Lego bricks and mortar: Company to move US headquarters to Boston
The Lego Group announced today it's moving its US headquarters from Connecticut to the Back Bay.
The company is already leasing space at 501 Boylston St., the large office building that went up in 1940 as the home of the New England Mutual Life Insurance Co.
Lego US President Skip Kodak said exactly the sort of things you'd expect about why the company is moving here:
Boston is ranked one of the best cities in the world to attract and retain talent. This, along with its world-class academic institutions, skilled workforce and great quality of life makes it an ideal location for our US head office. We have exciting plans for the next phase of growth and hope we can retain many of our current team, as well as attract new colleagues.
The company will begin to move its offices in 2025, with the final migration due to finish in 2026, the company says. With any luck, the move will go better than the last time a Connecticut company moved its headquarters here - GE got big city and state tax breaks, announced plans for a big new headquarters building on Fort Point Channel, then downsized, then gave back the public money and sold the headquarters site.
Lego currently has 740 people working in its Enfield, CT offices. It has a total of 2,600 employees in the US, but that does not include the Lego store with the Lego giraffe outside in Assembly Row in Somerville, which is owned by a different company.
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Minor correction the Lego Discovery Center not run by Lego Group
The "Boston Lego Discovery Center" in Assembly Square is owned/run by Merlin Entertainment, not the Lego Group. That means the store there isn't officially a Lego Store, which means normal Lego Store things don't work there, like Lego's VIP points or certain sales/promotions. This is admittedly a minor detail but did mean I wasted a trip there once, and their Pick A Brick wall is a worse deal than the normal Lego Stores version.
I'll change that reference in the story.
AND THEY SAID THIS CITY IS DEAD
I don't think anyone has ever
I don't think anyone has ever said this place is dead, it just really enjoys a good night's sleep.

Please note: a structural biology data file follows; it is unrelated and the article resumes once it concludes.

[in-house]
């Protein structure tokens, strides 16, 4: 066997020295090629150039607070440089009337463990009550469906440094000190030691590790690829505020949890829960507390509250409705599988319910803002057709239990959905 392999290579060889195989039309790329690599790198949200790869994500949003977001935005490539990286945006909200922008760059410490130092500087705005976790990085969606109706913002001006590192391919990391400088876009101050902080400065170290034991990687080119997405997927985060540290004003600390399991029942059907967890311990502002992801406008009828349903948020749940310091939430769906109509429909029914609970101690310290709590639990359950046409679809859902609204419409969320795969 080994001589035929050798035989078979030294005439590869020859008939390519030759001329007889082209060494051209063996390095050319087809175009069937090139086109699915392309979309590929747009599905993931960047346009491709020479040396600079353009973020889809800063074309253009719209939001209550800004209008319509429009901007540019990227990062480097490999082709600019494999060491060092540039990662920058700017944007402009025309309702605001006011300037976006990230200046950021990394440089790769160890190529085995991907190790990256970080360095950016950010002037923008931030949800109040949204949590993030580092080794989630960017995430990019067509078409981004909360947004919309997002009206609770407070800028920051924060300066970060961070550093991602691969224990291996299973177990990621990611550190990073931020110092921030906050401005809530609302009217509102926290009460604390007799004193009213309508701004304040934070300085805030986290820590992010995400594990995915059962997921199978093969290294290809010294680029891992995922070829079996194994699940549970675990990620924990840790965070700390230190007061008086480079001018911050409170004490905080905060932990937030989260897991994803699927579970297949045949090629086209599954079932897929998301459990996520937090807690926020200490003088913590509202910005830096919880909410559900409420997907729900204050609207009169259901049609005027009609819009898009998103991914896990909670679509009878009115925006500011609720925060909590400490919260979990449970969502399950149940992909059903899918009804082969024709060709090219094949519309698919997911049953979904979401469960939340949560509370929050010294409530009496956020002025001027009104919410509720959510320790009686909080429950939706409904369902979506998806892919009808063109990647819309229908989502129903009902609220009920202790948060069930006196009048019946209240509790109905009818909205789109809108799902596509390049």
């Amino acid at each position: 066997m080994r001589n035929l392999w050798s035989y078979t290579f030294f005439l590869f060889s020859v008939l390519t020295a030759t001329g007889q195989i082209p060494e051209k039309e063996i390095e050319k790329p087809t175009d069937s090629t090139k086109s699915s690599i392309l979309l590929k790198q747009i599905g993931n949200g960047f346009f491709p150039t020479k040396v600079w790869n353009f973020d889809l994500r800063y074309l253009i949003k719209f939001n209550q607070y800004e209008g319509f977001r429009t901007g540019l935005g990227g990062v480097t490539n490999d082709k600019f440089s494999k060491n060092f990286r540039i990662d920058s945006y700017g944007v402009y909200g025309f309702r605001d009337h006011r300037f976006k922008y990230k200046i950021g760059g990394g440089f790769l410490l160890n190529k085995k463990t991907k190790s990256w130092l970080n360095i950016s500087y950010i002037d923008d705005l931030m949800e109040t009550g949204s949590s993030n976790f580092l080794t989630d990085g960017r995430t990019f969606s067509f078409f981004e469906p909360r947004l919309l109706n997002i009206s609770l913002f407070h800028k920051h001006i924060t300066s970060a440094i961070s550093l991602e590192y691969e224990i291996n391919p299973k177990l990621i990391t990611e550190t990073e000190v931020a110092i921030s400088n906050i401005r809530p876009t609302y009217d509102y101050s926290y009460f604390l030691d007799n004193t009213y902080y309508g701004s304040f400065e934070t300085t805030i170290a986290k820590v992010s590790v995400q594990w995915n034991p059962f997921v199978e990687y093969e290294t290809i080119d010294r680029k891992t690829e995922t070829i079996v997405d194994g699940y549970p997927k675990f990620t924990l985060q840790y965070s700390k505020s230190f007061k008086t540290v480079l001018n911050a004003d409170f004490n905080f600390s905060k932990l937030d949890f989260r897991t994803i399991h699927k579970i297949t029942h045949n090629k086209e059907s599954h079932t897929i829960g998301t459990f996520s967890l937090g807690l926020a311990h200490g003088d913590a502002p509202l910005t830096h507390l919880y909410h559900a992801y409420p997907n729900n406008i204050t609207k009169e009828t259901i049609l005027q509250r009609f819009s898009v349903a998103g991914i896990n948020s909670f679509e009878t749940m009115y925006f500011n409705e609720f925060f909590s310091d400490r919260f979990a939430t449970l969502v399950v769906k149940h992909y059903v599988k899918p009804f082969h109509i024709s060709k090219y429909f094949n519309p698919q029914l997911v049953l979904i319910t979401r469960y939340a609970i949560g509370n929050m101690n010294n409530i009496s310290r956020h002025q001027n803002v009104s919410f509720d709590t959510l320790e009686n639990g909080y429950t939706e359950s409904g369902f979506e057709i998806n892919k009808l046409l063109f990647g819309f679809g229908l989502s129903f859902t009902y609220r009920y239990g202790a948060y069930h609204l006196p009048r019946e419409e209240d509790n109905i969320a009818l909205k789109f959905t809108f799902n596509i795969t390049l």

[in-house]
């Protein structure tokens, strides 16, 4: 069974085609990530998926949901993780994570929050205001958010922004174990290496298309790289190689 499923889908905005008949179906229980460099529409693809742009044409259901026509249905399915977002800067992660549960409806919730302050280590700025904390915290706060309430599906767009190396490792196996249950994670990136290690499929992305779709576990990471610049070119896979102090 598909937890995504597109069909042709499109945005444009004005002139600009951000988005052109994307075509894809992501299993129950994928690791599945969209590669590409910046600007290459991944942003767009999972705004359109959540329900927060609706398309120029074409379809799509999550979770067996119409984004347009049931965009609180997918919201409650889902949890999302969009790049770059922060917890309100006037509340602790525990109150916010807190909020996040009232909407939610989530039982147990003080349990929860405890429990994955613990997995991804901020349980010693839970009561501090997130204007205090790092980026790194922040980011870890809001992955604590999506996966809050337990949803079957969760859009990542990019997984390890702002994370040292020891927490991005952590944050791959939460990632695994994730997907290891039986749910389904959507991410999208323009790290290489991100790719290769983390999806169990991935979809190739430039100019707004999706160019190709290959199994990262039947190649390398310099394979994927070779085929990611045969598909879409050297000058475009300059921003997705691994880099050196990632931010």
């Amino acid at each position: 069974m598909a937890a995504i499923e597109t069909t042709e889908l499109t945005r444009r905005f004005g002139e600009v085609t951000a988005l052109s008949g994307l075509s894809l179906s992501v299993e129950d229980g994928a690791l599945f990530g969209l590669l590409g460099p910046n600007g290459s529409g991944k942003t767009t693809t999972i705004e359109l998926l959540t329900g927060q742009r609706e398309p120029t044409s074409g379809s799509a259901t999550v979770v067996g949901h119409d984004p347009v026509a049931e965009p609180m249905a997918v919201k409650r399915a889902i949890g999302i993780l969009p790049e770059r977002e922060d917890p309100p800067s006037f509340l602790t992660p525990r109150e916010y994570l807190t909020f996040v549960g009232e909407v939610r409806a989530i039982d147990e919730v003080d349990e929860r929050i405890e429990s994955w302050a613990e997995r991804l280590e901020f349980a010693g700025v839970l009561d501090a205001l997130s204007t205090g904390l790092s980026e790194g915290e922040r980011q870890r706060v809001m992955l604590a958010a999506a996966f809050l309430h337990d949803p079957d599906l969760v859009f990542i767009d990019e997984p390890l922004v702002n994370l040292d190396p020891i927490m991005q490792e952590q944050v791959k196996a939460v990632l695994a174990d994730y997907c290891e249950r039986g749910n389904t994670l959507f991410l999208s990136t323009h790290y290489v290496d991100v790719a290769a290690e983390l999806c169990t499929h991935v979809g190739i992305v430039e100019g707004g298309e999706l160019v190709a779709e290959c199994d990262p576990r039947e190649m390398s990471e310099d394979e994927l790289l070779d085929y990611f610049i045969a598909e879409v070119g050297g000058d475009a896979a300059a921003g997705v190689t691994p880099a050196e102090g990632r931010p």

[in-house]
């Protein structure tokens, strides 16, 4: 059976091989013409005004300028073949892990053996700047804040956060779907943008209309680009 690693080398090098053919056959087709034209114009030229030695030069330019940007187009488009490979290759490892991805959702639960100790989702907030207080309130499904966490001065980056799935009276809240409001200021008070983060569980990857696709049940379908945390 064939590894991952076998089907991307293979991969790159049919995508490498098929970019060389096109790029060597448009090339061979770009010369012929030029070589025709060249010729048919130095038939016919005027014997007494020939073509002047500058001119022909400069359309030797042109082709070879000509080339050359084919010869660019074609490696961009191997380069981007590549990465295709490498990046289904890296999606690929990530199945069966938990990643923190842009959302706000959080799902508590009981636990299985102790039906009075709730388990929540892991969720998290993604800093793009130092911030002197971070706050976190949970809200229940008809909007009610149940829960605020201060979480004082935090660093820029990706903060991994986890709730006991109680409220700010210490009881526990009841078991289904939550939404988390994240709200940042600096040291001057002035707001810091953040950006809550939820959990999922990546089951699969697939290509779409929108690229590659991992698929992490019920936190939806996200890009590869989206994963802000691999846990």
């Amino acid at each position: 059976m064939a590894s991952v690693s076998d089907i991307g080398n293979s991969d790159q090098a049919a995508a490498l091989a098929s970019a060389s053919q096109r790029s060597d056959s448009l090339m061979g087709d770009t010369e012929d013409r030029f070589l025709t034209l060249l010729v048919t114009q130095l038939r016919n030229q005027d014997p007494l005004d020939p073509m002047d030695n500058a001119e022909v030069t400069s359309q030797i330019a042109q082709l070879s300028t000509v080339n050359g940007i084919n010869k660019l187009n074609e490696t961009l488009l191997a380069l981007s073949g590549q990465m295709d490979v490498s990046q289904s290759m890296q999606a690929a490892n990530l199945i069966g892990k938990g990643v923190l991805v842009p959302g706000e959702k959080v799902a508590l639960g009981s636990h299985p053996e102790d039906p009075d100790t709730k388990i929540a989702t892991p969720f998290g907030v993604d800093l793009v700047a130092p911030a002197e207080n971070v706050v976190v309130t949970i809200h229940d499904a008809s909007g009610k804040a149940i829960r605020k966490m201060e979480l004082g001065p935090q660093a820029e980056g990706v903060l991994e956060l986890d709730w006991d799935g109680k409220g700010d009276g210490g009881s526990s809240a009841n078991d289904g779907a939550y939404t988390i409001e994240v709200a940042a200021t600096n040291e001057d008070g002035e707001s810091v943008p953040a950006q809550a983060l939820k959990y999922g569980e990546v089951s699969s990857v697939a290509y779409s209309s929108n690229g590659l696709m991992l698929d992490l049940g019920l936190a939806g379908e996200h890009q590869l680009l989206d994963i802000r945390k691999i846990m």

Moving from one of the worst
Stated to do business in.
CT is the most irrelevant state in New England.
Half just wish they could be
Half just wish they could be in NY anyways.
I find Connecticut
I find Connecticut interesting because, in such a small geographical area, you have both leafy super-wealthy centers of finance like Greenwich, and rusted-out former manufacturing towns like Bridgeport. What a contrast: on the one hand, you have a hive of depraved criminal behavior, and on the other hand, you have P. T. Barnum's hometown.
this comment section needs more of this energy
It's not dead, it just smells
It's not dead, it just smells that way..
They've been in Enfield a
They've been in Enfield a long time! When I was a kid the 70s, I exchanged letters with customer service in Enfield several times regarding missing pieces or errors in Lego instructions.
Maybe they should consider
Maybe they should consider moving to Enfield, MA. It's a little out of the way, true, but real estate is cheap there, at least I hear it's all completely underwater.
This might sound silly, but I
This might sound silly, but I assure you that in some circles in this town getting Lego specifically is going to be considered a real coup. We have a lot of engineers here, and many of their careers have their roots in playing with Lego as a tot.
Are they planning on building a new facility
Are they planning on building a new facility, or will they just fix up an existing building?
They are just expanding their Assembly Square location?
(former IKEA joke, still works)
See 1st comment.
See 1st comment.
This was a joke.
So much for my plans to walk around Back Bay barefoot.
Sounds like a back-door way
Sounds like a back-door way of getting that seawall project built.